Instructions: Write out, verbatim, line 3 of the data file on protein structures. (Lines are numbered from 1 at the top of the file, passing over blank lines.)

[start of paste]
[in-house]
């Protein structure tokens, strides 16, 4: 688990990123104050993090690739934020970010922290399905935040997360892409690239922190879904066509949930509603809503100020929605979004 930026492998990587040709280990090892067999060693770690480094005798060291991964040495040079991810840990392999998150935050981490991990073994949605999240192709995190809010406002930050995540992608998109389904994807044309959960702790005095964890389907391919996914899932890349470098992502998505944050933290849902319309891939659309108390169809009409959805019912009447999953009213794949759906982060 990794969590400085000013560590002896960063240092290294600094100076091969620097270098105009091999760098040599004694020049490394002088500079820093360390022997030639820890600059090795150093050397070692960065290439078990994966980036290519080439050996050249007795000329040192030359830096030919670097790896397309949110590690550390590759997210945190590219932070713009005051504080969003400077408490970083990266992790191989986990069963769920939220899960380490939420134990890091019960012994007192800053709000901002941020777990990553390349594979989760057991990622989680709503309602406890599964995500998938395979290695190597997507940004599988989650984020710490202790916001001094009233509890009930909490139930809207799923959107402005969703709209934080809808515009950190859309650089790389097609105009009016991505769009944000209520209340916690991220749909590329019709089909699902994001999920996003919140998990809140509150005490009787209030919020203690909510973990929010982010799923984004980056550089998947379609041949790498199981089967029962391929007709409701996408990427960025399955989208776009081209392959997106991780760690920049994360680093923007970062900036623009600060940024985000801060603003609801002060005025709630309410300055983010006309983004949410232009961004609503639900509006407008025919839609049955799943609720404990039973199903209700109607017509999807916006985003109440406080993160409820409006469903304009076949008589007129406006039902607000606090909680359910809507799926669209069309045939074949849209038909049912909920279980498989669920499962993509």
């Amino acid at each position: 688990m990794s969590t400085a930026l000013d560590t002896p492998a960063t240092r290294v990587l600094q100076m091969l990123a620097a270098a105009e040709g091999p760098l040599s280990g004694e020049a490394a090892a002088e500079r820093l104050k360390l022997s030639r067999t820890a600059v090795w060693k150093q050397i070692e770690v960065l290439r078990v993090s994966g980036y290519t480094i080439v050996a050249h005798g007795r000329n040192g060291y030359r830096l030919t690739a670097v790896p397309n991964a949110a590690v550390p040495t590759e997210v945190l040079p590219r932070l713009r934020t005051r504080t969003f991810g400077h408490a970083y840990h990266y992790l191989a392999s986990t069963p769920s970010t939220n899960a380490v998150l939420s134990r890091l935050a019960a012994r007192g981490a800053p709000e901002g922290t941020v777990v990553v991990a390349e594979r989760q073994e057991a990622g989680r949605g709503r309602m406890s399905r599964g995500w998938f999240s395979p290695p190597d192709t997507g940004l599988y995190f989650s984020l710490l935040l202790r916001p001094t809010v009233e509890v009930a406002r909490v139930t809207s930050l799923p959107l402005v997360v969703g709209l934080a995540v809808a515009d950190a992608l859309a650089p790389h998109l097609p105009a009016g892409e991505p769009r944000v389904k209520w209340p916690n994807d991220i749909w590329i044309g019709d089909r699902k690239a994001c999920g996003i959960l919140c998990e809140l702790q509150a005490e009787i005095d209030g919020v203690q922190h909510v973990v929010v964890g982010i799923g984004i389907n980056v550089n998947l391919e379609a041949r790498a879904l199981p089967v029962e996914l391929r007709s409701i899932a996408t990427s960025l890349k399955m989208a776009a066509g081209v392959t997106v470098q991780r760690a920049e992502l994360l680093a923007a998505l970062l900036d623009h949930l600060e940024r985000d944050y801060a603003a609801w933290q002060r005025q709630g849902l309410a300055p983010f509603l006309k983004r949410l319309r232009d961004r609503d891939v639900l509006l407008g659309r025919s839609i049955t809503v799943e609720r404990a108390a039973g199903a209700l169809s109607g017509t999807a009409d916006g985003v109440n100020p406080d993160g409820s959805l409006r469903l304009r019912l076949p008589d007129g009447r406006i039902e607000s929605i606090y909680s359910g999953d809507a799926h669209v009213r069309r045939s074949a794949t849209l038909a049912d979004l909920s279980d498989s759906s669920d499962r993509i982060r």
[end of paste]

């Amino acid at each position: 688990m990794s969590t400085a930026l000013d560590t002896p492998a960063t240092r290294v990587l600094q100076m091969l990123a620097a270098a105009e040709g091999p760098l040599s280990g004694e020049a490394a090892a002088e500079r820093l104050k360390l022997s030639r067999t820890a600059v090795w060693k150093q050397i070692e770690v960065l290439r078990v993090s994966g980036y290519t480094i080439v050996a050249h005798g007795r000329n040192g060291y030359r830096l030919t690739a670097v790896p397309n991964a949110a590690v550390p040495t590759e997210v945190l040079p590219r932070l713009r934020t005051r504080t969003f991810g400077h408490a970083y840990h990266y992790l191989a392999s986990t069963p769920s970010t939220n899960a380490v998150l939420s134990r890091l935050a019960a012994r007192g981490a800053p709000e901002g922290t941020v777990v990553v991990a390349e594979r989760q073994e057991a990622g989680r949605g709503r309602m406890s399905r599964g995500w998938f999240s395979p290695p190597d192709t997507g940004l599988y995190f989650s984020l710490l935040l202790r916001p001094t809010v009233e509890v009930a406002r909490v139930t809207s930050l799923p959107l402005v997360v969703g709209l934080a995540v809808a515009d950190a992608l859309a650089p790389h998109l097609p105009a009016g892409e991505p769009r944000v389904k209520w209340p916690n994807d991220i749909w590329i044309g019709d089909r699902k690239a994001c999920g996003i959960l919140c998990e809140l702790q509150a005490e009787i005095d209030g919020v203690q922190h909510v973990v929010v964890g982010i799923g984004i389907n980056v550089n998947l391919e379609a041949r790498a879904l199981p089967v029962e996914l391929r007709s409701i899932a996408t990427s960025l890349k399955m989208a776009a066509g081209v392959t997106v470098q991780r760690a920049e992502l994360l680093a923007a998505l970062l900036d623009h949930l600060e940024r985000d944050y801060a603003a609801w933290q002060r005025q709630g849902l309410a300055p983010f509603l006309k983004r949410l319309r232009d961004r609503d891939v639900l509006l407008g659309r025919s839609i049955t809503v799943e609720r404990a108390a039973g199903a209700l169809s109607g017509t999807a009409d916006g985003v109440n100020p406080d993160g409820s959805l409006r469903l304009r019912l076949p008589d007129g009447r406006i039902e607000s929605i606090y909680s359910g999953d809507a799926h669209v009213r069309r045939s074949a794949t849209l038909a049912d979004l909920s279980d498989s759906s669920d499962r993509i982060r």